CSULB NSBE Helps Young Black Engineers
By Dianne Anderson
Growing scaffold-based human skin and other essential organs is nothing new in the world of biomedical engineering, but it never ceases to amaze the kids.
For Anaya Blade, her sights are set on kids and students in engineering, letting them know that every field of research is fascinating, from healthcare to clinical to biotechnology, coding to the vastness of space physics.
“They have a tissue engineering lab at the college. They have different [body] parts, stem cells, heart, the various labs that kids go into and look around,” she said.
Biomechanics is her specialty, even as human movement leans toward new brain-machine interfaces that control prosthetic limbs.
“There’s a lot of work on rewiring the nerves to control prosthetics, that’s something I want to research,” she said. “It’s one of the reasons I got into biomechanics in the first place,” who is moving toward an MD and a Ph.D. in research to eventually become an orthopedic surgeon.
Naturally, the brainiacs that make up the CSULB NSBE engineering club aren’t necessarily in it for the money, although $80-100,000 a year average starting salary never hurts. A bigger attraction is the science, math and creativity behind the technology that captivated their young minds early on.
Printing out human kidneys, and slicing through DNA with CRISPR tools, coding robots, drones, or
3-D printed hearts or bladders is still cool, but it’s almost considered old school.
She clearly remembers her first exciting tour of the CSULB lab when she was in high school.
“I was like, wow, this is what they’re up to. Now that I’m in college, I’m able to join those organizations that are doing research because I’m doing research,” said Blade, a graduate of the SATO Academy of Mathematics and Science, and currently CSULB’s Undergraduate Research Opportunities Program.
She feels that Black students are much more capable of entering these futuristic fields, but need more access to academic, social and family support.
In her role with NSBE, she collaborates with Black organizations, providing academic help and scholarships, increasing enrollment and high achievement and leading students to bigger jobs and better internships. She said they want their presence known on campus.
“We are an academic and a Black social organization, and other Black organizations on campus are welcome. We’re building community connections, the identity and brand,” said Blade, a major in the College of Engineering’s Biomedical Engineering Department.
But it’s not without challenges. As part of their NSBE Jr chapter, she and other college mentors are always on the lookout for younger kids in middle and high schools, which is how she got started.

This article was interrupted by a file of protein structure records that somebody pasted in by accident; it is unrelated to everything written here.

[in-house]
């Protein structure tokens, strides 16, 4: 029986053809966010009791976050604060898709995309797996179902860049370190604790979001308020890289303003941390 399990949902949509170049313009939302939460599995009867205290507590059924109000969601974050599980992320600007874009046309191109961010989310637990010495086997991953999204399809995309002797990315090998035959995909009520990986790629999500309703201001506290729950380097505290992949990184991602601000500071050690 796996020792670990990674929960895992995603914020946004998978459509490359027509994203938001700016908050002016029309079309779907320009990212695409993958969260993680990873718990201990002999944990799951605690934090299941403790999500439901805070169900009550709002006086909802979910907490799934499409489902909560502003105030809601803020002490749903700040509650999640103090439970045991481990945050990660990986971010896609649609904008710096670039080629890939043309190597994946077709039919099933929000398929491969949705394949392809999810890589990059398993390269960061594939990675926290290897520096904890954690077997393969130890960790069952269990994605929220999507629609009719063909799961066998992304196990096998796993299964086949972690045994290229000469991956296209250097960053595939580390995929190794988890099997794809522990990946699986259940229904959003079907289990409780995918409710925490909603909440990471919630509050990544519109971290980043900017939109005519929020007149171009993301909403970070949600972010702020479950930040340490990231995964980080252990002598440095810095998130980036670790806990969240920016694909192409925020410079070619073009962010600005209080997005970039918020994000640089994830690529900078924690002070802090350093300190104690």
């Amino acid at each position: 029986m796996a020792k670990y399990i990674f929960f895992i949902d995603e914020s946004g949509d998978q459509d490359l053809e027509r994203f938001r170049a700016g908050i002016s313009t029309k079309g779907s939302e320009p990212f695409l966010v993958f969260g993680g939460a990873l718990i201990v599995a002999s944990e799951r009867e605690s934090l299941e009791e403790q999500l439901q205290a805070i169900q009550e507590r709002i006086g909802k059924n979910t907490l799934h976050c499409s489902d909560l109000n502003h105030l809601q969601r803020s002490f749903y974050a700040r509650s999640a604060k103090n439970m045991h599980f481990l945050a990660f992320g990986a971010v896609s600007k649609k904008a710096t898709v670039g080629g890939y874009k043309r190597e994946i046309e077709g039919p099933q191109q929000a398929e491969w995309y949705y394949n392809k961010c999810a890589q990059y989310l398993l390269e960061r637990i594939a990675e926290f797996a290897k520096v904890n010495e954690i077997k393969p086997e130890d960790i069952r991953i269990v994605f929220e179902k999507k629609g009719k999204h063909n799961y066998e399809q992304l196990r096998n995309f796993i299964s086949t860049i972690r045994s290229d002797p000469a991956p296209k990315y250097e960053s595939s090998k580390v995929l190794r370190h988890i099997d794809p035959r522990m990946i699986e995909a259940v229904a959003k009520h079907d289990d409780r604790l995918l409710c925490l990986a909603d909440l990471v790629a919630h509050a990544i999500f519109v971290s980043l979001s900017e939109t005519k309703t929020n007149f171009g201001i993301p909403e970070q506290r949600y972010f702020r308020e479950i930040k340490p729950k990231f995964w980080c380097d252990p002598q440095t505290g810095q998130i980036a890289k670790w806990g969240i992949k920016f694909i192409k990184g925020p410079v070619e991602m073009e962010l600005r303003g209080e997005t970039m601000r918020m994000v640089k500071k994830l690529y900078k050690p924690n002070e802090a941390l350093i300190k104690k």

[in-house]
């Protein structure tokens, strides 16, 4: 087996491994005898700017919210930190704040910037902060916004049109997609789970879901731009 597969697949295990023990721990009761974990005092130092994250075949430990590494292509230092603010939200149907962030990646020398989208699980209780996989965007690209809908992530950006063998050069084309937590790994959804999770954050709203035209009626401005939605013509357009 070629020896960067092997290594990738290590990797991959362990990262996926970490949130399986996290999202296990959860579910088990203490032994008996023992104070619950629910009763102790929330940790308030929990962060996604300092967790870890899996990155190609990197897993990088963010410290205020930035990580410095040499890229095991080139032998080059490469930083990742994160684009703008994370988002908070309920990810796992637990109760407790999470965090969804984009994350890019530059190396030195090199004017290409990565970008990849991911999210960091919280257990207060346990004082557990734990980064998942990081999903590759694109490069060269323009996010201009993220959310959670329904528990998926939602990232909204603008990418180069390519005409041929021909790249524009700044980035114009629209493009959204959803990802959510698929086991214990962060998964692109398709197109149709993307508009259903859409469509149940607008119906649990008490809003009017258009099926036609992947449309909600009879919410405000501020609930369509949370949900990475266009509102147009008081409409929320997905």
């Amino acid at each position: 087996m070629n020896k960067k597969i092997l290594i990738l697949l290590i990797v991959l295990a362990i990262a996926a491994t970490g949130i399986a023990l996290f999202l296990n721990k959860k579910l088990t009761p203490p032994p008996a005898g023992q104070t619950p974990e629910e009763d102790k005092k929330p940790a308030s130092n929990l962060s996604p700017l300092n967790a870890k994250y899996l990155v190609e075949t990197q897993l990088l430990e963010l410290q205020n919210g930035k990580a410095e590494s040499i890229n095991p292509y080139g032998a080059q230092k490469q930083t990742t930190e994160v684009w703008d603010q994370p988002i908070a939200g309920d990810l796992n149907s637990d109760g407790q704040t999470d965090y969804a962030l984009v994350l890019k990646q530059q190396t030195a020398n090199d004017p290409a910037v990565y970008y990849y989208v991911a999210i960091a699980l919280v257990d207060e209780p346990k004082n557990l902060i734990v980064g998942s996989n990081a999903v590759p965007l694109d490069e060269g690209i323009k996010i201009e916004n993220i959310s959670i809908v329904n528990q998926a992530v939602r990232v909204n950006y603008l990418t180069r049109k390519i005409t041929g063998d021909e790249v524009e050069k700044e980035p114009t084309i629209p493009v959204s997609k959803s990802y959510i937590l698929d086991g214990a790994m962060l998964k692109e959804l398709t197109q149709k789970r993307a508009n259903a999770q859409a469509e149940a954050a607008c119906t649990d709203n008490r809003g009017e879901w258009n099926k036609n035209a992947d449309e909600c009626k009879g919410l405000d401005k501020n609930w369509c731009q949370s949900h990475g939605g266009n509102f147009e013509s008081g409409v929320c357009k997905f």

While in the NSBE Jr. chapter, CSULB members visited her high school, and later she became president, where she said it was great to connect with young like-minded collegiates headed toward the same industry.
As part of their College of Engineering outreach, of which she is also a member, they host several programs on campus such as MESA (Math Engineering Science Achievement). During spring semester,
NSBE middle and high school students come to campus to compete with a range of science projects, including robotics and computer science.
Blade also participated in the Beach Engineering Student Success Team (BESST) program, and is now BESST tutor. She said support in math and science is critical, and Black students need to know that they are not alone.
“We nurture them and talk to them encourage them to go into these fields because a lot of kids might be interested but they do not always see people who look like them in that field,” she said.
Coming into her new NSBE seat, she plans to continue with her passion. Blade is the organization’s past vice president, having entered the program in her freshman year as part of the board and internship. On top of being a full-time student, she also works a job and is president of her sorority, Beta Phi Beta.
She credits her parents as her primary support system. She is a first generation student in her family attending university and finishing in engineering.
“And NSBE is part of the reason why I stay focused. I have friends who can teach me or tutor me, I’m part of the familial experience,” she said.
Coming up, there are many great NSBE activities planned for the year ahead. Members are active with tutoring, and alumni always return. They are engineers who have landed great jobs, and ready and willing to offer advice, guidance and sometimes they help get graduates in the door.
“I have a friend who is like, hey my job is looking for people. I’m giving recommendations, send me your resume,” she said.
To learn more about NSBE, see https://nsbecsulb.weebly.com/